Watch Dogs Legion Bloodline Review – Forgotten Ancestors



Watch Dogs Legion: Bloodlines

July 6th, 2021
Platform PC, PS, Xbox
Publisher Ubisoft
Developer Ubisoft

Watch Dogs had a rocky start to its life. The trailer blew us all away back in 2013, but the game – and particularly the protagonist – failed to set the world on fire. Aiden Pearce was a boring character surrounded by an interesting, albeit flawed, concept. The franchise since improved that from game to game, with Watch Dogs Legion ditching characters altogether, but it seems even that isn’t enough to escape the weight of Aiden Pearce as he continues to haunt the series. Bloodline, the first major DLC for Legion, follows Aiden Pearce on a prequel journey through London and is a lot of fun despite his different focus.

Watch Dogs Legion wasn’t for everyone, and part of that was due to the nebulous team system that let you recruit anyone. For some, this made it difficult to connect with the characters and the wider world. For others, this let them create their own stories in much the same way you might do in squad games like XCOM. You might end up picking characters for missions based on this invented history or past sessions rather than the skills they have, which adds optional layers to the experience. Bloodline does not like you do that. Instead, you play as Aiden Pearce as you explore London before the very British coup. You can’t recruit other people to your cause, so I hope you like playing as the standard tech bro. You can at least dress him up in all the usual fashions from the main game, though, which may make him look a bit more interesting.

Watch Dogs Legion Won’t Be Receiving Any More Updates, Dev Team Confirms; Patch 5.6 Was The Final Update

The story has a bit less of an optimistic edge than Legion. You aren’t resisting an increasingly realistic future regime; you’re committing acts of corporate sabotage on a company while they threaten you and your family, etc., etc. To play off Aiden's defeatist nihilism with some fresher-faced revolutionaries would have been nice but since he's the star of the show, you don't get to really pick who you throw your hat in the ring with.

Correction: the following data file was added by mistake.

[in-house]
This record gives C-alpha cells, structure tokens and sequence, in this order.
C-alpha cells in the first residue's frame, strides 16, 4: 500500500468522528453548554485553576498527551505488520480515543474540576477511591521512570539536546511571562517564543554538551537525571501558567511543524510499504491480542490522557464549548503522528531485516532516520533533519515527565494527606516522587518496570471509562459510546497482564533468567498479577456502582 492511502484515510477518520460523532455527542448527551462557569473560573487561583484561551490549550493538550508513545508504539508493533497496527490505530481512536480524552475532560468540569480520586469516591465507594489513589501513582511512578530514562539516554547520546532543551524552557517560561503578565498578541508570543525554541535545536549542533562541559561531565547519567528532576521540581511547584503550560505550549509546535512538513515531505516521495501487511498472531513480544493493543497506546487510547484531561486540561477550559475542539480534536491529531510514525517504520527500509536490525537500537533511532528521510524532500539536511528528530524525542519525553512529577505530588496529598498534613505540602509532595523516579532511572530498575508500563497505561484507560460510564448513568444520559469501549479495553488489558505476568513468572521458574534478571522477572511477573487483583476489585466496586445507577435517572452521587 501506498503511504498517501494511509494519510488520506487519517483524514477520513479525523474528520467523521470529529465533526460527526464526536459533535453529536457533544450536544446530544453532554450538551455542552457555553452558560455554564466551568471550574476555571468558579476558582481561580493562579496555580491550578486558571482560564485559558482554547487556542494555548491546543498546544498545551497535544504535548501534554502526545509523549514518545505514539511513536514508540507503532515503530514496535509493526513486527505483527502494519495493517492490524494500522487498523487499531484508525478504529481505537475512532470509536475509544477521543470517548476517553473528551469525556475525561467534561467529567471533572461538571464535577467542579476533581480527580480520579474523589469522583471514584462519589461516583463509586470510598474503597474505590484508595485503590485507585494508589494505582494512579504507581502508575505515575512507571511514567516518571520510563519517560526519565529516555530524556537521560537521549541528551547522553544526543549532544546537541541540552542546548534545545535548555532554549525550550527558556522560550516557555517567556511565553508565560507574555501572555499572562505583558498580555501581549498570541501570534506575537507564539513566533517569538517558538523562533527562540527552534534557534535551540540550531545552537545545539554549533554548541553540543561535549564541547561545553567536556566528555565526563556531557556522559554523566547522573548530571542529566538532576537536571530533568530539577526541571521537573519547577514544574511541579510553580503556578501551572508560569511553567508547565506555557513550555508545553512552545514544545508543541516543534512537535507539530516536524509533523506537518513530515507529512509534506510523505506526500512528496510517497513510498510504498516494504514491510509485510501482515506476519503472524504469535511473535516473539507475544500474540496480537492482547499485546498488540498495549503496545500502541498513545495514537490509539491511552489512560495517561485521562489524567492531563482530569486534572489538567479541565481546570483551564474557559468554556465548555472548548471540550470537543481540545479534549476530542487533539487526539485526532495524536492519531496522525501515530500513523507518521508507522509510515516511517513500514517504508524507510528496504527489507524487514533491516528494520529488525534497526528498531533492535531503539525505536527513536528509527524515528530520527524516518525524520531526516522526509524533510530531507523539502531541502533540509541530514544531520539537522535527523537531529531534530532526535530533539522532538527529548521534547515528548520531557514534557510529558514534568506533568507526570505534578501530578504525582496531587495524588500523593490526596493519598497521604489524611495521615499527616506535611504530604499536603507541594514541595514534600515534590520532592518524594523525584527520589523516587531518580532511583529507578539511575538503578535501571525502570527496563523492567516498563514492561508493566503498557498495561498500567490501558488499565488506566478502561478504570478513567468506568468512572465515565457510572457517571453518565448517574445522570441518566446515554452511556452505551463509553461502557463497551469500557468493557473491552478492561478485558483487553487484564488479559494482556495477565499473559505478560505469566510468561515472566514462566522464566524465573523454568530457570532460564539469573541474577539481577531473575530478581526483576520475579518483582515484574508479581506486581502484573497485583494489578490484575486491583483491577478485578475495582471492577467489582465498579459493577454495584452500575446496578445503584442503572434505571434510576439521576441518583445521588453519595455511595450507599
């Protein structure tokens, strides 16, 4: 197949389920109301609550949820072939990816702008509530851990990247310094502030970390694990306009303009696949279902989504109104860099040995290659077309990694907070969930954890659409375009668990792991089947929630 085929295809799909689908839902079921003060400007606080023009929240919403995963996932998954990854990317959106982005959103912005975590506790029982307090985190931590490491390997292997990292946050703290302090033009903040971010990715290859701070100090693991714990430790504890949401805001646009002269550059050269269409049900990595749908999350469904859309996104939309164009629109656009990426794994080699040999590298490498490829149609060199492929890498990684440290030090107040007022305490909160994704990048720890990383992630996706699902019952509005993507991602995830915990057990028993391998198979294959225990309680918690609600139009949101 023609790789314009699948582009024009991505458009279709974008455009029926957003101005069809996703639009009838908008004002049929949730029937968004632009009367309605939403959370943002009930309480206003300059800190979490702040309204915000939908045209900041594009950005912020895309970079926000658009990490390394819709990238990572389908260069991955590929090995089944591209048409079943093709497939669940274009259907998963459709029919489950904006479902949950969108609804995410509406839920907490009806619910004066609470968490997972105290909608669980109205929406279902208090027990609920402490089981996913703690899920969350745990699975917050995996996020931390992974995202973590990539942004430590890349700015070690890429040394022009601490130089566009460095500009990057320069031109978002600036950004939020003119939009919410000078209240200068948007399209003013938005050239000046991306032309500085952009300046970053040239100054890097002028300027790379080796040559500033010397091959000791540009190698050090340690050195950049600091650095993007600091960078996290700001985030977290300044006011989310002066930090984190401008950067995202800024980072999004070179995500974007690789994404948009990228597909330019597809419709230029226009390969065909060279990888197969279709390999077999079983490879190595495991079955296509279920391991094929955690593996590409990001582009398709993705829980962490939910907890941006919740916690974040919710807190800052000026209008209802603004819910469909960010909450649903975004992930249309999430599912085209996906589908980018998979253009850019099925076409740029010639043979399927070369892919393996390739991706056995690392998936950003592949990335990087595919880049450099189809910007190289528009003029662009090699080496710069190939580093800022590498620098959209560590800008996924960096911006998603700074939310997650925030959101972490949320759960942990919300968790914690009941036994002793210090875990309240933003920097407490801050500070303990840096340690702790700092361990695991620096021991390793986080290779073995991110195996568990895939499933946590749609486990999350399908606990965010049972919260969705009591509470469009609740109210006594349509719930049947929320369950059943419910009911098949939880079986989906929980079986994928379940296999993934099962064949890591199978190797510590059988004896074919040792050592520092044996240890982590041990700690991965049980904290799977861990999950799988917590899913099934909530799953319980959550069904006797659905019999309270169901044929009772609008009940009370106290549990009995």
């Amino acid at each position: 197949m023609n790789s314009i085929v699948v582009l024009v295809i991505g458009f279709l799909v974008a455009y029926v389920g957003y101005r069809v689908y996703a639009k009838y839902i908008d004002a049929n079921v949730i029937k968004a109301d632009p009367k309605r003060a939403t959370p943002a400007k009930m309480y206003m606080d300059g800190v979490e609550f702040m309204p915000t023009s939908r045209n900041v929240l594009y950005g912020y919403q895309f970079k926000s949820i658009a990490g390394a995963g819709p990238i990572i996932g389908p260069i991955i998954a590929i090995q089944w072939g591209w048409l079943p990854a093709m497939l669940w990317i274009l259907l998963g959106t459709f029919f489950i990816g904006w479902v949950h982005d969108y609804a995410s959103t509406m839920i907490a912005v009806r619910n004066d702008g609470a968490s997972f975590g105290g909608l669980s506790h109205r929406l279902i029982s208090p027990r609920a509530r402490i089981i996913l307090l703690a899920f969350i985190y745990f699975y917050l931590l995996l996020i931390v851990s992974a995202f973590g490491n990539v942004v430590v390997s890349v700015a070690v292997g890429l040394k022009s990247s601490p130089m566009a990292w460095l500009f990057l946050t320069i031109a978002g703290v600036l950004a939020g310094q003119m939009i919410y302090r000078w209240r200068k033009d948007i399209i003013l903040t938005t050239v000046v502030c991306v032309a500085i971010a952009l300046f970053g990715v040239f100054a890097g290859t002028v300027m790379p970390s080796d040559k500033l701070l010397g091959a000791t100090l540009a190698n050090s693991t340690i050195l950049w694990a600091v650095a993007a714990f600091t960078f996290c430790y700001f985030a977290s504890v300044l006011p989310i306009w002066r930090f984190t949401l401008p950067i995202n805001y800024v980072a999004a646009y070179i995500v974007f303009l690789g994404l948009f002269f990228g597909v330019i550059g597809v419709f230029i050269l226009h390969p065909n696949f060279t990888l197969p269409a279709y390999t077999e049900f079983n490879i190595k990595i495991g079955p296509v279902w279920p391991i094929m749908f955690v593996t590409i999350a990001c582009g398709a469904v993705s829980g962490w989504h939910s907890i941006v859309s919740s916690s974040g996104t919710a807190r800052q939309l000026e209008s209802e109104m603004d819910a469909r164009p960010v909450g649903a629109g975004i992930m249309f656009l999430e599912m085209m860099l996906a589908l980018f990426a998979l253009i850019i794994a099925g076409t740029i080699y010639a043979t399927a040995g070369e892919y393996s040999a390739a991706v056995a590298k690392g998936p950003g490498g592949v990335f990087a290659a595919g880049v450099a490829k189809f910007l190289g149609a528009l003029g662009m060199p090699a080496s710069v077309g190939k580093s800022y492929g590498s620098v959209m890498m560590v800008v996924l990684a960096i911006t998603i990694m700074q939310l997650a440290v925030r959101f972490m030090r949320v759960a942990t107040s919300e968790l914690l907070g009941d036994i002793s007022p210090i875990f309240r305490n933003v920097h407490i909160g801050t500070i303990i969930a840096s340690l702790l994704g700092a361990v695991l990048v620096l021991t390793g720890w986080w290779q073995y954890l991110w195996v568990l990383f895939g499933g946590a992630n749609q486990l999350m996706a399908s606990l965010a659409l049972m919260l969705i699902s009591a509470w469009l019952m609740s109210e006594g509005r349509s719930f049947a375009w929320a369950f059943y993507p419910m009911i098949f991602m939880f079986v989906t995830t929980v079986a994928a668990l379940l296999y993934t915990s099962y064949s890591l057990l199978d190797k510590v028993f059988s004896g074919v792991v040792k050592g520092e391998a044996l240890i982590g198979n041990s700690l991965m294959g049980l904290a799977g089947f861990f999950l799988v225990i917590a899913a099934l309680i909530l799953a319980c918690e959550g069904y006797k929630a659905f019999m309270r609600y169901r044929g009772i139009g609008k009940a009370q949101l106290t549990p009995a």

You’ll also meet many familiar faces from Legion, although it's only set a few months before the start of the game, so there aren't any radical origin stories to be told here. Wrench, the mask-wearing absurdist from Watch Dogs 2, also features heavily and offers some welcome relief from the walking midlife crisis too.

The gameplay works much the same. Players have to use a blend of stealth, gunplay, brawling, and driving to overcome several objectives that normally boil down to entering this restricted area and then touching something before leaving. There are dozens of ways to play and approach any objective, though, so you can have a lot of fun causing chaos or making your way unseen. You’ll have access to drones, phones, and automobiles to do your various deeds, and while some will be able to escape entirely unseen, a lot of missions tend to end in explosions and gunfire. Some missions actually require it, with linear chase sequences or waves of enemies to dispatch. There isn’t a great deal of new content in terms of gameplay, but it was already a solid, engaging experience in Legion, and it holds up well now.

Obviously, in Bloodline, you don’t have the threat of wounding or killing one of your squad members since you’re just playing as Aiden. Each time you die, you’ll simply restart and try again. Once again, this choice will delight some and upset others depending on how you enjoyed Legion's squad system.

Leveling up is also a little different, with the tech points you can find through London replaced by a series of side missions that offer additional gadgets and abilities to Aiden. Like the main ones, these missions are fairly simple, with loads of ways to approach them, but their inclusion reduces the need to explore the Big Smoke. And you can visit the entirety of London in Bloodline, with some subtle differences to show the slightly earlier timeframe. Despite the dour main character, Bloodline is set before Albion fully takes over, so there is a sense of normalcy that is well captured. Protests sites don’t have that destructive, besieged energy as they do in Legion for a start. You can get the sense that London is in twilight, quickly rushing towards the night, which is a really impressive feeling to come across when you might not notice some of the differences.

Watch Dogs: Legion Will be Free to Play This Weekend

All in all, Bloodline is a great addition to Legion as it adds new missions and a new story to explore. While Aiden might not be the most interesting character, his presence doesn’t detract from the world Ubisoft is building, even if you lose that emergent storytelling from your team. When you’ve completed Bloodlines, you’ll also get the chance to recruit Aiden, and a few other related characters, into your team in Legion. They bring with them their impressive skill set as well as their boring attitude. Maybe don’t invite Aiden to the Dedsec Christmas Party.

Reviewed on PS5 (code provided by the publisher).


Bloodline expands on Watch Dogs Legion's London, with new missions, returning characters, and a slightly different setting to explore. While it doesn't add much in the way of new features, it's the perfect reason to come back to the Old Smoke and give it the middle finger once again.


  • More missions to approach from any angle
  • Impressively subtle environmental storytelling


  • No teams to recruit this time
  • Aiden is still not interesting
Share on Reddit